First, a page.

And  that is nearly the whole maintenance you have to do every day. Of course, you also have to check and refill the twineboxes, but you don't have to grease anything daily. The central lubrication greases all the moving parts like plungerrollers, VFS rollers and the knotters autimatically and constantly. You only have to make sure, that there is enough grease in the central lubrication. The few manual grase points at the axle and at the drivelines don't have to be greased daily.
So, to do the daily maintenance at the Krone baler is really not a big deal. Other brands needs much more maintenance work every day!

On thursday we went to another customer, who also owned two Krone balers, two HDP from 2007 and 2008. He is the complete opposite. He maintaines his balers every day before he starts baling, and his balers are in a really good shape. We went to his field, to show him our actual baler and the Harvest Tec moisture system. It was a really good field, because a lot of regrown material made some wet spots in the hay bales, and the Harvest Tec system found them all.

This is a picture of the monitor in manual mode. On the left you can see a graph, that showes you the last 90 seconds of measurement. Every bar is 3 seconds. On the right, where you can see LO% it showes you the actual moisture contend. (under 6% is too low for an accurate value - that's the reason why you see LO% on the picture). On the left side on the bottom you see the Average of the last bale. (here 7%)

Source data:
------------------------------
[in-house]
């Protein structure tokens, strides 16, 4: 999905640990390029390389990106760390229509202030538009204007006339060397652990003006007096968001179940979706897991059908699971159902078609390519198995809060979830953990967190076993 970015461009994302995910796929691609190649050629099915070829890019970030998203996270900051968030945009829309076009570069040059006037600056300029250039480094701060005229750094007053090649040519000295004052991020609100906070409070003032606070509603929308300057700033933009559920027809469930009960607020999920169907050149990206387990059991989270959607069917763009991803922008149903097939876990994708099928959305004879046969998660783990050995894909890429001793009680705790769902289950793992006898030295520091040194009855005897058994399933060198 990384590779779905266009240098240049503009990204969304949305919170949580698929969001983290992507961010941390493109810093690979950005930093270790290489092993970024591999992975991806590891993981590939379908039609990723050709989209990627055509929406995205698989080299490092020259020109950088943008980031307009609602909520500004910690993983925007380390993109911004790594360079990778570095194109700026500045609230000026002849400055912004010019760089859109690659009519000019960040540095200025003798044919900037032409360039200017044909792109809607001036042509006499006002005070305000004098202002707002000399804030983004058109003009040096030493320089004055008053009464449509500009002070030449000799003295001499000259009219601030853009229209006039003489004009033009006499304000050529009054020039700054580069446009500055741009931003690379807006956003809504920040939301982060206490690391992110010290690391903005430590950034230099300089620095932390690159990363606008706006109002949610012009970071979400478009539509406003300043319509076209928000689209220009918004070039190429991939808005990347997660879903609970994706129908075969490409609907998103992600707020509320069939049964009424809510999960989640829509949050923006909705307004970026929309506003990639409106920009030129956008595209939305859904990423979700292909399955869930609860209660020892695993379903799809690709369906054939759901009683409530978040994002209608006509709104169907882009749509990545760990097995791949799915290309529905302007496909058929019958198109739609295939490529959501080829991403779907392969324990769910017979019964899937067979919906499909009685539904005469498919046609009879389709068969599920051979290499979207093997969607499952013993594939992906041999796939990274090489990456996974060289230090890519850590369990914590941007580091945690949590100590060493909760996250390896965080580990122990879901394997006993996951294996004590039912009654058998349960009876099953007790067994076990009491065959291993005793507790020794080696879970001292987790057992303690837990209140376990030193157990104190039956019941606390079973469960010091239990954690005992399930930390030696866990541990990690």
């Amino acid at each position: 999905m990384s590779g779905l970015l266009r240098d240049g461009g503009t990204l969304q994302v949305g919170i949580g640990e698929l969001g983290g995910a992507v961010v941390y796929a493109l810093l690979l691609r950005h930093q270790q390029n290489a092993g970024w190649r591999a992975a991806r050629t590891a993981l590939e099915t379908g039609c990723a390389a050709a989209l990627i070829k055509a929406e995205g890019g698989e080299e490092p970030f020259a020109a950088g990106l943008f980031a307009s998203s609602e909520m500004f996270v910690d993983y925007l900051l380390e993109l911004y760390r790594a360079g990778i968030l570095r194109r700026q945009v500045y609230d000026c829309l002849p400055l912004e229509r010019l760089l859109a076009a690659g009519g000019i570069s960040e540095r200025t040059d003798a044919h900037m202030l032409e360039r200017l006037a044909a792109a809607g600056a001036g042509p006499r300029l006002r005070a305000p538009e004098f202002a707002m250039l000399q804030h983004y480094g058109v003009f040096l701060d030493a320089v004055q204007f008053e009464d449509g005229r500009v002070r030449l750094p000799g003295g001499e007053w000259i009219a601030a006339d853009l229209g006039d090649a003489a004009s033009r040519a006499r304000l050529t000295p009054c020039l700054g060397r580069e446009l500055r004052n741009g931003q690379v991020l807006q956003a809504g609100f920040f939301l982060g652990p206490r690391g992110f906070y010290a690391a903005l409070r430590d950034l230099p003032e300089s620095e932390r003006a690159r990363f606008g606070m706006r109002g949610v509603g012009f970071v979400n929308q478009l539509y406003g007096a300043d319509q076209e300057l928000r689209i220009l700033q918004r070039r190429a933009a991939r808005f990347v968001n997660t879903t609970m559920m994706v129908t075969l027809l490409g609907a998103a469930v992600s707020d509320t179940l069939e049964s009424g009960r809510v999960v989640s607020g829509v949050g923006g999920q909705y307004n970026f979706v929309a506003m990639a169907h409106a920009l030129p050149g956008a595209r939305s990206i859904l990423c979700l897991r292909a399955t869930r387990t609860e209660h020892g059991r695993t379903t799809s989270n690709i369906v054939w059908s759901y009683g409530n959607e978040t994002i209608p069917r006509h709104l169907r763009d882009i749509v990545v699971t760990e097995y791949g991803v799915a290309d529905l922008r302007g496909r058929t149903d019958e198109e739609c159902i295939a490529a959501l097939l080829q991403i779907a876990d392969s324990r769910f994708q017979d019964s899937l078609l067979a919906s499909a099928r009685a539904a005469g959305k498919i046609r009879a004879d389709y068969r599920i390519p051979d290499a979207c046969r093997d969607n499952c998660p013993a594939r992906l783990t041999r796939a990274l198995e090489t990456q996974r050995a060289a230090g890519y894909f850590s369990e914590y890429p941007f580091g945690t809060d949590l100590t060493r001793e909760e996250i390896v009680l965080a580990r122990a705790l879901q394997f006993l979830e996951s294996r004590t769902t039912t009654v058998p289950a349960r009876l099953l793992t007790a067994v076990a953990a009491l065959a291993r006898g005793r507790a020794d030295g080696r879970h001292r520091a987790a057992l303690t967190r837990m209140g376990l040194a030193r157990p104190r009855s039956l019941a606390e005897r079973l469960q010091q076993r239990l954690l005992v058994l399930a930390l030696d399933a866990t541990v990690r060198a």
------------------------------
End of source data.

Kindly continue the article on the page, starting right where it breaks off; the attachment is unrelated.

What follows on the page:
In his field we had some bars with 24 - 32% in between. And when he checked the bales with his moisture tester, he could find this spots again with nearly the same moisture contend. So, the Harvest Tec system is very accurate.

Here you can see his two balers in operation - towed by two Case Puma 165 with 145 hp at the PTO.
The last two demonstrations were at two different dairys. Both times I baled Alfalfa hay. Bothe times we had nice heavy bales and we baled with speedes from 10-13 mph. Both customers were very happy with the performance of the baler. One ownes three self propelled Freeman small balers, and the other one has two Hesston 4910 4x4 ft big balers.
It was both times at nighttime, so it was dark outside and I don't have any pictures of it. 

So far for the moment!

Regards Niklas